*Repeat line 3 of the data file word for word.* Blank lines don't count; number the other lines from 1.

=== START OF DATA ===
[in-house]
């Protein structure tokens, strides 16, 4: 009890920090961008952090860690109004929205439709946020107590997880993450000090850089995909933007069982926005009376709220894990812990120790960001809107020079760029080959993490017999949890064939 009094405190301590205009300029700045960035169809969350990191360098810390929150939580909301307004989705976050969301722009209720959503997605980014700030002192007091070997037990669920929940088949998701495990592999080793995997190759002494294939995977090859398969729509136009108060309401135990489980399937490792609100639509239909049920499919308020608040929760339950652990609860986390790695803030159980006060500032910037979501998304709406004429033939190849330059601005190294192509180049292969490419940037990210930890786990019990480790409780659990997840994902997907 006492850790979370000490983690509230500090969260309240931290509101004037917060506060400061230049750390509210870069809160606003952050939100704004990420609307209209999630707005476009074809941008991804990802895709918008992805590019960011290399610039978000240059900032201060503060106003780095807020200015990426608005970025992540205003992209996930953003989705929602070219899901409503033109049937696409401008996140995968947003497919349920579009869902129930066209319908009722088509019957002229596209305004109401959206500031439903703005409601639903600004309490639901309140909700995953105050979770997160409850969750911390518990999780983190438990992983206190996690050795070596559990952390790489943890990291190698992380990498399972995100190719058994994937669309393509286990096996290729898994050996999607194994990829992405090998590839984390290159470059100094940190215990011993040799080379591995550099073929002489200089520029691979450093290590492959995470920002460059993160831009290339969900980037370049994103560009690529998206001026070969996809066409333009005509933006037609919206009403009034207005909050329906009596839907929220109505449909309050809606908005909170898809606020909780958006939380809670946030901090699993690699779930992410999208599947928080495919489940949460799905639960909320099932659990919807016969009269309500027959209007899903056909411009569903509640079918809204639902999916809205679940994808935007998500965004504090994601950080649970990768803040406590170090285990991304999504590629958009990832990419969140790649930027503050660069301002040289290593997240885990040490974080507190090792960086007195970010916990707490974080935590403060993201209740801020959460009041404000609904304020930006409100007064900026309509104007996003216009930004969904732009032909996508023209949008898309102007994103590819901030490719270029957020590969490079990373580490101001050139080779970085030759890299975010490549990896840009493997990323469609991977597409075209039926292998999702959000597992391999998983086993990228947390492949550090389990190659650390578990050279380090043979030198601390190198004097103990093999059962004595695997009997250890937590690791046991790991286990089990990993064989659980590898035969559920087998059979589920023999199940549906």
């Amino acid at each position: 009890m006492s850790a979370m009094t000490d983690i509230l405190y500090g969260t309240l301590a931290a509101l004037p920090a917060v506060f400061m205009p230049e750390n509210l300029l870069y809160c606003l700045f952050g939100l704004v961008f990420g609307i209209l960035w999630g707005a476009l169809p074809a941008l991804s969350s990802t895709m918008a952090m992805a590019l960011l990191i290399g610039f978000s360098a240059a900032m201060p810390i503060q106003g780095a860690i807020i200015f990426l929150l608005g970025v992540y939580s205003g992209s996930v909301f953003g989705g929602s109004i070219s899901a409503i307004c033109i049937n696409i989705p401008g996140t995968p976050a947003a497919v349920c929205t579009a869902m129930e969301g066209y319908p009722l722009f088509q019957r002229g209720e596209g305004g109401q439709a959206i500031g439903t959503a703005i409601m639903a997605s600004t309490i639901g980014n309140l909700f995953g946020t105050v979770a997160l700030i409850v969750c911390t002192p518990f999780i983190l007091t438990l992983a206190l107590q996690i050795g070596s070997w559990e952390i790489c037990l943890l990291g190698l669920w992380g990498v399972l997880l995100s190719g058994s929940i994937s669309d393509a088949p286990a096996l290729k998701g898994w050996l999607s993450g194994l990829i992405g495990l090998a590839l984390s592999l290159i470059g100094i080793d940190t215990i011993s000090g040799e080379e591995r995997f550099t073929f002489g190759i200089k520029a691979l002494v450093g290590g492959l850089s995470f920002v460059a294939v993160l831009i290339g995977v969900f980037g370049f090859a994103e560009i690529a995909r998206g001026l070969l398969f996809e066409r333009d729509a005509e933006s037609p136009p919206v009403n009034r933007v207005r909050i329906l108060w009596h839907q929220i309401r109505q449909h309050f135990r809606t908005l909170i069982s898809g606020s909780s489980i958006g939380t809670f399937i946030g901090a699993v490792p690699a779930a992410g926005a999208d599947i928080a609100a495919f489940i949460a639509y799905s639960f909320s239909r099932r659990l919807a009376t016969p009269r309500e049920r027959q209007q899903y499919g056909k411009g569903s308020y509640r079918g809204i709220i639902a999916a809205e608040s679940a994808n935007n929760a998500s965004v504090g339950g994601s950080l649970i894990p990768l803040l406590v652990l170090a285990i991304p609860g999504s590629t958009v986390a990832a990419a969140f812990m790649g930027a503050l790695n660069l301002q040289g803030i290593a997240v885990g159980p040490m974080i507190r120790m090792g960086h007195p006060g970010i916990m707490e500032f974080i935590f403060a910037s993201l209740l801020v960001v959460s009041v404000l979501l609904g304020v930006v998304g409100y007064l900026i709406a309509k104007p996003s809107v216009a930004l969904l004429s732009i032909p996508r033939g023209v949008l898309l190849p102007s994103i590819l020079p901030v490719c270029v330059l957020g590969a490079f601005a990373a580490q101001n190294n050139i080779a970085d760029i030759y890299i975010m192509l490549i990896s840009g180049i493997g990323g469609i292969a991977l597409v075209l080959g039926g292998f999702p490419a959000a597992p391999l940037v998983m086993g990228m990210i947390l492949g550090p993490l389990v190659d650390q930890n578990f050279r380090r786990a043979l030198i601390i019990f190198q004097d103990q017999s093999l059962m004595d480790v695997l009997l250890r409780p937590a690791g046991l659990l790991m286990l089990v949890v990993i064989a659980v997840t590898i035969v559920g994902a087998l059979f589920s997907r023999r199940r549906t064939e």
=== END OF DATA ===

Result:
């Amino acid at each position: 009890m006492s850790a979370m009094t000490d983690i509230l405190y500090g969260t309240l301590a931290a509101l004037p920090a917060v506060f400061m205009p230049e750390n509210l300029l870069y809160c606003l700045f952050g939100l704004v961008f990420g609307i209209l960035w999630g707005a476009l169809p074809a941008l991804s969350s990802t895709m918008a952090m992805a590019l960011l990191i290399g610039f978000s360098a240059a900032m201060p810390i503060q106003g780095a860690i807020i200015f990426l929150l608005g970025v992540y939580s205003g992209s996930v909301f953003g989705g929602s109004i070219s899901a409503i307004c033109i049937n696409i989705p401008g996140t995968p976050a947003a497919v349920c929205t579009a869902m129930e969301g066209y319908p009722l722009f088509q019957r002229g209720e596209g305004g109401q439709a959206i500031g439903t959503a703005i409601m639903a997605s600004t309490i639901g980014n309140l909700f995953g946020t105050v979770a997160l700030i409850v969750c911390t002192p518990f999780i983190l007091t438990l992983a206190l107590q996690i050795g070596s070997w559990e952390i790489c037990l943890l990291g190698l669920w992380g990498v399972l997880l995100s190719g058994s929940i994937s669309d393509a088949p286990a096996l290729k998701g898994w050996l999607s993450g194994l990829i992405g495990l090998a590839l984390s592999l290159i470059g100094i080793d940190t215990i011993s000090g040799e080379e591995r995997f550099t073929f002489g190759i200089k520029a691979l002494v450093g290590g492959l850089s995470f920002v460059a294939v993160l831009i290339g995977v969900f980037g370049f090859a994103e560009i690529a995909r998206g001026l070969l398969f996809e066409r333009d729509a005509e933006s037609p136009p919206v009403n009034r933007v207005r909050i329906l108060w009596h839907q929220i309401r109505q449909h309050f135990r809606t908005l909170i069982s898809g606020s909780s489980i958006g939380t809670f399937i946030g901090a699993v490792p690699a779930a992410g926005a999208d599947i928080a609100a495919f489940i949460a639509y799905s639960f909320s239909r099932r659990l919807a009376t016969p009269r309500e049920r027959q209007q899903y499919g056909k411009g569903s308020y509640r079918g809204i709220i639902a999916a809205e608040s679940a994808n935007n929760a998500s965004v504090g339950g994601s950080l649970i894990p990768l803040l406590v652990l170090a285990i991304p609860g999504s590629t958009v986390a990832a990419a969140f812990m790649g930027a503050l790695n660069l301002q040289g803030i290593a997240v885990g159980p040490m974080i507190r120790m090792g960086h007195p006060g970010i916990m707490e500032f974080i935590f403060a910037s993201l209740l801020v960001v959460s009041v404000l979501l609904g304020v930006v998304g409100y007064l900026i709406a309509k104007p996003s809107v216009a930004l969904l004429s732009i032909p996508r033939g023209v949008l898309l190849p102007s994103i590819l020079p901030v490719c270029v330059l957020g590969a490079f601005a990373a580490q101001n190294n050139i080779a970085d760029i030759y890299i975010m192509l490549i990896s840009g180049i493997g990323g469609i292969a991977l597409v075209l080959g039926g292998f999702p490419a959000a597992p391999l940037v998983m086993g990228m990210i947390l492949g550090p993490l389990v190659d650390q930890n578990f050279r380090r786990a043979l030198i601390i019990f190198q004097d103990q017999s093999l059962m004595d480790v695997l009997l250890r409780p937590a690791g046991l659990l790991m286990l089990v949890v990993i064989a659980v997840t590898i035969v559920g994902a087998l059979f589920s997907r023999r199940r549906t064939e």